Nepal PM steps in to defuse religious row over burialsBy Sudeshna Sarkar, IANS
Tuesday, February 1, 2011
KATHMANDU - The ugly religious row that erupted near one of the holiest Hindu shrines in the world showed signs of calming down Tuesday after Nepal’s caretaker Prime Minister Madhav Kumar Nepal intervened, promising status quo to a minority community.
The Kirats of Nepal, an ancient hunting tribe that migrated to Nepal from Tibet and ruled the Himalayan state for over 1,000 years, were persuaded by the premier to withdraw their street protests on the assurance that they would be allowed to bury their dead in the forest land owned by the revered Pashupatinath temple till an alternative burial ground was found for them.
Kirats, whose population is estimated to be above one million, are animists who bury their dead. However, with the government failing to allot them a separate burial site of their own, the community has been burying its dead in the Shleshmantak forest skirting the Pashupatinath temple.
“We have a written agreement signed with the Girija Prasad Koirala government almost 13 years ago that says Kirats will be allowed to bury their dead till the government allotted them a graveyard site,” said Ang Kaji Sherpa, general secretary of the National Federation of Indigenous Nationalities that is supporting the Kirat protests that started in the capital last week.
“The agreement also said the government will allot a burial site within six months. However, we are still waiting,” he added.
The protests, which disrupted traffic near the Pashupatinath temple since Saturday and saw demonstrators clash with riot police, began after the Pashupati Area Development Trust, that runs the 17th century temple, began a new crackdown on non-Hindu burials in the forest, saying it hurt the sentiment of millions of Hindus worldwide.
The trust also said it would demolish the graves of non-Hindus, allowing only 10 Hindu groups, collectively known as the Dashnamis, to continue their burials in the forest.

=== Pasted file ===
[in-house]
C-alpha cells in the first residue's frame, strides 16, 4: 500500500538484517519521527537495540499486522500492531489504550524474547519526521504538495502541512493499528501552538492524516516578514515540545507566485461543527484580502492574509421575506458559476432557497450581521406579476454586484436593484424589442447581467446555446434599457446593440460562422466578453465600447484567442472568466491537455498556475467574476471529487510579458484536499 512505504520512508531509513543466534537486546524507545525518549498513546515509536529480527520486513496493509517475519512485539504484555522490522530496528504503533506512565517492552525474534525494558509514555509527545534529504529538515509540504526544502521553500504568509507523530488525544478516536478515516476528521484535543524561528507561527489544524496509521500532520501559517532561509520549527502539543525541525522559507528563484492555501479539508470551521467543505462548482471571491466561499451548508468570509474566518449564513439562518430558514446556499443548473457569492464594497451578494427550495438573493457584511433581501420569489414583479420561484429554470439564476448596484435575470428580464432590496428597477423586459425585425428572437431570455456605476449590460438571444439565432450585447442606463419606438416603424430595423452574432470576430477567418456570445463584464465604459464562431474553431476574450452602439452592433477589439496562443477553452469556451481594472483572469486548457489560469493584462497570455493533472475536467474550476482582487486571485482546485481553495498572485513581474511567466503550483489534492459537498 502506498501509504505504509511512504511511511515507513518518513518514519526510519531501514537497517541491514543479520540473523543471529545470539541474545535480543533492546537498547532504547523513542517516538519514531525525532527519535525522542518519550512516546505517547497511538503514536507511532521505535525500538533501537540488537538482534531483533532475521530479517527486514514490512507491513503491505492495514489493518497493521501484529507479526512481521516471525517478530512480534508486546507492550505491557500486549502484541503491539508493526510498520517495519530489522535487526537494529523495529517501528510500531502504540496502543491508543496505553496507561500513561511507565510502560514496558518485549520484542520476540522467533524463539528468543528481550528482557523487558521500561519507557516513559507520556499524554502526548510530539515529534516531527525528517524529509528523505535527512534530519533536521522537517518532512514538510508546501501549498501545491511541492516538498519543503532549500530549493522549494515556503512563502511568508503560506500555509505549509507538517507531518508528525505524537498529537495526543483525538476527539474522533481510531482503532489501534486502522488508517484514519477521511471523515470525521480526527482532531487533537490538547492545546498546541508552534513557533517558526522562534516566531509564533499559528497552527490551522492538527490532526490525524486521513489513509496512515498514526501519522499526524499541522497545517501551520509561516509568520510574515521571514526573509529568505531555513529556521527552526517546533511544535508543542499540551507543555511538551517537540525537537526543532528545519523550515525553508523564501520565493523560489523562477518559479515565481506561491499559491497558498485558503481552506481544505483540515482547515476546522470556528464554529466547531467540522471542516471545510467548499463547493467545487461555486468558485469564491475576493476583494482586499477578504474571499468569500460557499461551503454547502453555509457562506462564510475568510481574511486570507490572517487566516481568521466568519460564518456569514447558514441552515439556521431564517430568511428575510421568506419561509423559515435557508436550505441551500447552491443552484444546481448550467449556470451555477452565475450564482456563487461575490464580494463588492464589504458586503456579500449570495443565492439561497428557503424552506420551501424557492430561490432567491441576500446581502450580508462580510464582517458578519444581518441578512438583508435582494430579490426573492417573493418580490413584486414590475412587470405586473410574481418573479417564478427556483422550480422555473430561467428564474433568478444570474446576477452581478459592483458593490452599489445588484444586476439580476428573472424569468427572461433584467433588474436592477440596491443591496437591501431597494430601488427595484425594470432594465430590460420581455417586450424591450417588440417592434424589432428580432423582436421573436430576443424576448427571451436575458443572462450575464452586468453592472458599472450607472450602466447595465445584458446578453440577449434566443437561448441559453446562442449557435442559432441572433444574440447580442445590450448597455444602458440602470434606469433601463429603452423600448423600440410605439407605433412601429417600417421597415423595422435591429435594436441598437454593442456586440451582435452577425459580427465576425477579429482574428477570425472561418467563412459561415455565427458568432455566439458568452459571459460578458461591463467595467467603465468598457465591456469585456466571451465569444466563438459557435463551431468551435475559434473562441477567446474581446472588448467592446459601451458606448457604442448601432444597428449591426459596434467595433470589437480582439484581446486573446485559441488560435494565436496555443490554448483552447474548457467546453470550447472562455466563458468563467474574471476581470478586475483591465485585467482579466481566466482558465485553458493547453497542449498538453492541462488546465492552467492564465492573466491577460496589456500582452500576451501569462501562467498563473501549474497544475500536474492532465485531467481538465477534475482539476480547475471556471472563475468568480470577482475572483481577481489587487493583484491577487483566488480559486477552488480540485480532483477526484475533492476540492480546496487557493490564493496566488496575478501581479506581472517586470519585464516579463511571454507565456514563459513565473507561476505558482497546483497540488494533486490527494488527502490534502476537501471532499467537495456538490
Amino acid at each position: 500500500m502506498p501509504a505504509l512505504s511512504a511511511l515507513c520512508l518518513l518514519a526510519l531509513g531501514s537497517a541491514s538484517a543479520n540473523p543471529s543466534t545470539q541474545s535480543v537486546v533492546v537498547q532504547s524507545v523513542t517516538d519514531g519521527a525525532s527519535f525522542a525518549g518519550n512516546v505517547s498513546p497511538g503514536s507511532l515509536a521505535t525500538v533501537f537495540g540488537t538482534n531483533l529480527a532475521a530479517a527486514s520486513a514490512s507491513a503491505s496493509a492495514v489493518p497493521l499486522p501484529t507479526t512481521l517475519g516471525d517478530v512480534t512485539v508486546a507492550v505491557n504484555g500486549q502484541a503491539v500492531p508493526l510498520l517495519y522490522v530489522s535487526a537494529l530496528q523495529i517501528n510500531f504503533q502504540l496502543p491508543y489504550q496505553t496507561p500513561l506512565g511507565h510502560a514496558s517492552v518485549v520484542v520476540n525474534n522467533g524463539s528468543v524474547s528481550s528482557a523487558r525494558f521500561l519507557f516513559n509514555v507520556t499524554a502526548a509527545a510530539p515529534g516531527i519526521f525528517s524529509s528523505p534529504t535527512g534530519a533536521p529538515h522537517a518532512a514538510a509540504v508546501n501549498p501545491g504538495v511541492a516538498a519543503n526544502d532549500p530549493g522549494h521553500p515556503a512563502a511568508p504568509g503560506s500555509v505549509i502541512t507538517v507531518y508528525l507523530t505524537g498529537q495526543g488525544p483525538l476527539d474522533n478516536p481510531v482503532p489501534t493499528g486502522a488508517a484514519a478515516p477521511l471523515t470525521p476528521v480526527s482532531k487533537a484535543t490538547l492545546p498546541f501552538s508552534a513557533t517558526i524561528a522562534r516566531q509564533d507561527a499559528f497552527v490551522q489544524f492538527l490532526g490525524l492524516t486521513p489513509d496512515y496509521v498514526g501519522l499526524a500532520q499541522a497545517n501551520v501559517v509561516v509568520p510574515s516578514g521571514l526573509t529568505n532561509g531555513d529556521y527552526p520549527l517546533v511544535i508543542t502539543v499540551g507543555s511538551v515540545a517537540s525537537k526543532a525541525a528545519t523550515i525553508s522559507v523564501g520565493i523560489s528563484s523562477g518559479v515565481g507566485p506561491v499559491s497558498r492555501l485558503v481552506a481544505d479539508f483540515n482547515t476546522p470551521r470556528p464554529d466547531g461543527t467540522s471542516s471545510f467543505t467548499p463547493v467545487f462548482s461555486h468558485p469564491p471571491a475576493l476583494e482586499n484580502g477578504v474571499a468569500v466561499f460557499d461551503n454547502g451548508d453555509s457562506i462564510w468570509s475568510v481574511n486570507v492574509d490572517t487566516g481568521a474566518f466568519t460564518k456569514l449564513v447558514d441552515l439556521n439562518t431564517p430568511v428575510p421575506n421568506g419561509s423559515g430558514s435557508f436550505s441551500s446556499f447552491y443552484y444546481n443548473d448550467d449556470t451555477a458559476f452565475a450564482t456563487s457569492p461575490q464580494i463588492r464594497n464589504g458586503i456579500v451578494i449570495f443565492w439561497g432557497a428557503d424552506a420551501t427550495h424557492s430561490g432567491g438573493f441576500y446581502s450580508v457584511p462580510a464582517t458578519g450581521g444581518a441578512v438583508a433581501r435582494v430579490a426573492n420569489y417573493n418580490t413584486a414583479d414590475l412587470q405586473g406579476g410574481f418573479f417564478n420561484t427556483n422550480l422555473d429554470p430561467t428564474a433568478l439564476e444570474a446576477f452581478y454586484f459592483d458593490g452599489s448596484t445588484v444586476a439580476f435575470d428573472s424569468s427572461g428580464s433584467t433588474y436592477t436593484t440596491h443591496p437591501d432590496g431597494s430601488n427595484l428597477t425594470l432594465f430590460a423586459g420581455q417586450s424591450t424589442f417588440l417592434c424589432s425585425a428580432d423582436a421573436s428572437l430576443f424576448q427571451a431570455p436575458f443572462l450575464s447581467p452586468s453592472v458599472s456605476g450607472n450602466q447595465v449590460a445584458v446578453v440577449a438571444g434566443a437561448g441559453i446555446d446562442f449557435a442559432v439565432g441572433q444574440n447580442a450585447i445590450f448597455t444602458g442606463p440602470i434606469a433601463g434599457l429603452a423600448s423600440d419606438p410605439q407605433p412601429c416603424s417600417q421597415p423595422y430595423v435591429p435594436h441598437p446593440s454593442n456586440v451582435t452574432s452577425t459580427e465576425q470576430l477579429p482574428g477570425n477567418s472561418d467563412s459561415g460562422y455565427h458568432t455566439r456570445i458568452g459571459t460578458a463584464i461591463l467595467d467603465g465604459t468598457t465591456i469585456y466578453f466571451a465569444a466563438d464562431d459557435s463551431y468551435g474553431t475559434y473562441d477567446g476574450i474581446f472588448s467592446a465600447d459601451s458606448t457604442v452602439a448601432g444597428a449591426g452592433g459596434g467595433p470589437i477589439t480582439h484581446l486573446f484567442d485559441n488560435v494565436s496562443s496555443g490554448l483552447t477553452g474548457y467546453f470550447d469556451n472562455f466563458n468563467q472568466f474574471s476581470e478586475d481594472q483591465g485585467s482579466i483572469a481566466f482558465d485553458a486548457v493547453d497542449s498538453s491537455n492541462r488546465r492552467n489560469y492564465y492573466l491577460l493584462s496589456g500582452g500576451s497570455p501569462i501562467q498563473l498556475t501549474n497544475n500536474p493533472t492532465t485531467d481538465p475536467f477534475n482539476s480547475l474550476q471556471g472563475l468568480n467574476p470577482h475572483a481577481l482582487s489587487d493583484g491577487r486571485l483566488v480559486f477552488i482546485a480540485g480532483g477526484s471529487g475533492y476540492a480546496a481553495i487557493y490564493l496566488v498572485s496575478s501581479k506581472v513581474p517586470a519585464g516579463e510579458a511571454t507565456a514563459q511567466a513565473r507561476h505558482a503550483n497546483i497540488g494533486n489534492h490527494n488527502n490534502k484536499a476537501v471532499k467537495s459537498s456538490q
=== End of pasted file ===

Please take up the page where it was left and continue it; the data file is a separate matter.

“It is rank discrimination against indigenous communities at a time Nepal is writing a new constitution to make society inclusive,” Sherpa said.
“Pashupatinath, also worshipped as Kirateshwar, the lord of Kirats, is the deity of the Kirat community as well. To enforce such a discriminatory ban, and that too without informing the community, smacks of a conspiracy to destroy the harmony between Nepal’s different communities,” he added.
Sherpa said the prime minister professed ignorance of the earlier agreement as well as the new crackdown by the temple trust. Nepal also agreed to step up talks with the community to identify a burial site.
Till then, the prime minister has assured Kirats that the burials will continue in the forest.
The caretaker premier’s assurance is certain to be put to test Tuesday when Kirats seek to resume a burial that was interrupted Sunday.
The body of Jasram Rai, a 40-year-old who died of blood cancer Saturday, has been lying in the capital without being administered the last rites after his relatives were prevented by armed police from conducting his burial in the controversial forest land Sunday.
Sherpa said Kirats will seek to conclude the burial Tuesday.
The Kirat protests are being watched closely by Nepal’s Christian community, who too face a similar plight.
Though Nepal, once the only Hindu kingdom in the world, became officially secular in 2006, the state is yet to end discrimination against the religious minorities that continue in its hidden form.
(Sudeshna Sarkar can be contacted at firstname.lastname@example.org)